Re: Alternatives to containers/collections (was Re: Requirements for a possible "RDF 2.0")

The majority of this conversation went on when I was asleep, so I feel
like I missed the point where I can jump in. But I'm going to do so

2010/1/15 Pat Hayes <>:
> On Jan 14, 2010, at 10:50 PM, Jiří Procházka wrote:
>> On 01/15/2010 04:17 AM, Pat Hayes wrote:
>>> On Jan 14, 2010, at 3:12 PM, Geoff Chappell wrote:
>>>> I wonder how much of this needs to be in RDF itself vs. in query/rule
>>>> languages that operate over RDF.
>>>> E.g. we support rules in our sparql extensions and while we of course
>>>> support rules with triples at the head, we also support ones that have
>>>> n-ary
>>>> relations at the head. I find the non-triple variety useful for of
>>>> course
>>>> dealing with inferring relations that have a natural arity greater than
>>>> three but also for just performing transformations without polluting the
>>>> triple space. Similarly, we have a native list type which is useful for
>>>> things like accumulating values -- something that would be extremely
>>>> ugly
>>>> with a pure triple syntax. In both cases I find the extensions
>>>> useful/necessary for processing RDF efficiently, but I never really
>>>> feel the
>>>> need to push the extensions into RDF storage/graph layer.
>>> Well, fair enough. After all, RDF does already have what are in effect
>>> LISP S-expressions embeddable in it, so this is always *possible*. But I
>>> thought the idea of this thread was to find a way to avoid all this
>>> pseudo-Lisp list hacking using triples.
>>> <rant>
>>> This brings up a broader issue. Everyone agrees its good to keep RDF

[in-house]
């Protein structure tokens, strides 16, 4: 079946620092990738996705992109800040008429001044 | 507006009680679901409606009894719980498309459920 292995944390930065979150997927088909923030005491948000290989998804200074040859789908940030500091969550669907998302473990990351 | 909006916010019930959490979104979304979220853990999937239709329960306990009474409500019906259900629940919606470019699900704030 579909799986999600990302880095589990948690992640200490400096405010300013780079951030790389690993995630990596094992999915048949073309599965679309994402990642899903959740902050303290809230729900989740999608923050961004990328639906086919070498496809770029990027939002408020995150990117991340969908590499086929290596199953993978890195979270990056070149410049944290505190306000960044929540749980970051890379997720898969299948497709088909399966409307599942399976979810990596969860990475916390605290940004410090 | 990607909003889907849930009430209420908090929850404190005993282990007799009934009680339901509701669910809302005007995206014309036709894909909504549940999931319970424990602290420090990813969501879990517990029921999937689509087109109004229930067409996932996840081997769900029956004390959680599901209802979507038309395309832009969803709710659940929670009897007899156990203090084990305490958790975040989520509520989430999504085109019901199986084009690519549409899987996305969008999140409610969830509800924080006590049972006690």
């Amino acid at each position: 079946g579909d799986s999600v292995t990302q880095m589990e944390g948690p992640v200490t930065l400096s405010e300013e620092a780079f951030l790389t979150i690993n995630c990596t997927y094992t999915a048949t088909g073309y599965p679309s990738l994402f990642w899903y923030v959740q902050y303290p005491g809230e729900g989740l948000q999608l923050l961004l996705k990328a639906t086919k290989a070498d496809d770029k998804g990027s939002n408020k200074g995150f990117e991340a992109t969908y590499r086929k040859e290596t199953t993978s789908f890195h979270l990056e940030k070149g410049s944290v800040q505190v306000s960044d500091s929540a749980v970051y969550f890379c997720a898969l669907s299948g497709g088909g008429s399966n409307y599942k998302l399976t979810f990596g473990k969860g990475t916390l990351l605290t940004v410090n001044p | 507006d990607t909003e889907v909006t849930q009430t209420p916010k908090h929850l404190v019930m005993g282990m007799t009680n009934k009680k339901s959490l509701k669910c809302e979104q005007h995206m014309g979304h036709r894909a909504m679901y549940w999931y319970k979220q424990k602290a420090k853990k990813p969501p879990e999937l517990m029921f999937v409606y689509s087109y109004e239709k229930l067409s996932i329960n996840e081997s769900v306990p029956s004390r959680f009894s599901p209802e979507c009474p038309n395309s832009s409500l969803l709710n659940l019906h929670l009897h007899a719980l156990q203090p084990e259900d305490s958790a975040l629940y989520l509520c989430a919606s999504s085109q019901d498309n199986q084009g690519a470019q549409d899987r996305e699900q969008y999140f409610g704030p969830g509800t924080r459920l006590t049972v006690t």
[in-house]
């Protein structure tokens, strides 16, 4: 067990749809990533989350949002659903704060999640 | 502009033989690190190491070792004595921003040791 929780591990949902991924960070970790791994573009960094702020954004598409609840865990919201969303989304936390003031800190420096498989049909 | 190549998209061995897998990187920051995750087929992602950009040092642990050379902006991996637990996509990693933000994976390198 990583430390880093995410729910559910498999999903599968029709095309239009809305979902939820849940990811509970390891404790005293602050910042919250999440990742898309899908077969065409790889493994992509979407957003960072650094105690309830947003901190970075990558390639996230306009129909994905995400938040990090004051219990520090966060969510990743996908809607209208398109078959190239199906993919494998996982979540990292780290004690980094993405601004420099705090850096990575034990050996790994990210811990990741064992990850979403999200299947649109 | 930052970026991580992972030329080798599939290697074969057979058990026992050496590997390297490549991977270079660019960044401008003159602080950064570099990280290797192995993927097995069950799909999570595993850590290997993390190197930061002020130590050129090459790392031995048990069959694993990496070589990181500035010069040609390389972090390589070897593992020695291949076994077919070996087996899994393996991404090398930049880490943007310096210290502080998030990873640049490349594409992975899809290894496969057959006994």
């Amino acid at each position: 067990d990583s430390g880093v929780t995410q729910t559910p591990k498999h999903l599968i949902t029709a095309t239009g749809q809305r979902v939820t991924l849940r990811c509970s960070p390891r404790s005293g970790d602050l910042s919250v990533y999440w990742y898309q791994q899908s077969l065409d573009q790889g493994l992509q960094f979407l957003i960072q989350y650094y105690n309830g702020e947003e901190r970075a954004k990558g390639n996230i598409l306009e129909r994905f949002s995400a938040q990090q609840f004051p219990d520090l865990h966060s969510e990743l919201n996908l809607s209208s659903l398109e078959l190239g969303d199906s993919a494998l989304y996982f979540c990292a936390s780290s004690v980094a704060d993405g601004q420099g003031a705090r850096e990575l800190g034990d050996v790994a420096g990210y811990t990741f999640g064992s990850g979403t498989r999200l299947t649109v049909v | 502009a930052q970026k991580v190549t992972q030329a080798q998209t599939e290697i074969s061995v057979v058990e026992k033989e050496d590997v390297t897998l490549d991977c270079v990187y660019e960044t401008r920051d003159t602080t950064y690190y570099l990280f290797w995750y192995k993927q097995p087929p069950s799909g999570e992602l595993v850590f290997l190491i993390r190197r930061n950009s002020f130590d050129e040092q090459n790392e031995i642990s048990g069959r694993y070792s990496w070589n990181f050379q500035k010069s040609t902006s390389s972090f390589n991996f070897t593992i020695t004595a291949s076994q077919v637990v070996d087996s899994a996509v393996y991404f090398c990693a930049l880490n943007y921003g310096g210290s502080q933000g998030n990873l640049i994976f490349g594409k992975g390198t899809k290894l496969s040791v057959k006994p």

>>> simple. But keeping RDF simple by making it in effect into a
>>> general-purpose construction kit, and then expecting that as a matter of
>>> routine people will use the constructions, isn't really being honest
>>> about 'simple'. OWL/RDF is a lot less simple than RDF itself largely
>>> because its written in what we might more honestly call
>>> OWL-syntax-coded-in-lists-described-using-RDF, which IMO isn't really
>>> RDF any more. If we want to expect RDF to do this kind of thing, then it
>>> ought to have a whole datastructuring facility built in explicitly,
>>> perhaps along JSON lines, rather than prostituting the triple store to
>>> be a data structuring tool.
>>> </rant>
>> Wasn't this the whole idea of RDF? Simple language for expressing any
>> information? Doesn't it use triples, simple relations between two
>> objects, specifically for the reason that it is universal, and any kind
>> of structure can be expressed by it?
> There are two notions of universal here, and we shouldn't get them confused.
> One is a universal programming language, which can be used to build
> arbitrary data structures and define operations over them. In other words,
> in fact, a programming language. The other sense is a universal
> *descriptive* language, which RDF is supposed to be , but isn't because it
> is too simple. (Thats why we need OWL, etc.; though RDF is closer than I
> used to think, see my ISWC talk.)
> My point was only that if RDF needs to *use* sequences (like, as data
> structures to encode OWL syntax, for example, or as a way of hacking N-ary
> relations using only binary links) then this is more like building data
> structures than describing anything, and maybe it would be better to admit
> this up front and deal with it with a real datatstructuring notation. It
> wasn't the whole idea of RDF to have it be a kind of awkward version of
> simplified LISP.

This really resonates with me. While it's possible to write the data
structure for anything in triples, it doesn't necessarily make it a
good idea.

Thinking of lists, these are fine from the perspective of data
structure, but they are a pain to query (and impossible without SPARQL
1.1 or some of the various SPARQL extensions out there), and hence
reason on. On the other hand, they *do* have the advantage of a
semantics, which puts them ahead of many other options for data

My other major pain is N-ary predicates. Sure, we have the W3C note on them:
However, this is more a discussion of the benefits of several
different approaches. It doesn't define a standard, and doesn't
provide any semantics. Personally, I'd be happy to see a standard
which told everyone to build n-ary predicates some particular way
(even if it's not ideal for a given scenario), and provided semantics
that everyone could rely on. This is, incidentally, what rdf:List
gives us today for lists.

Paul Gearon

Received on Friday, 15 January 2010 21:20:10 UTC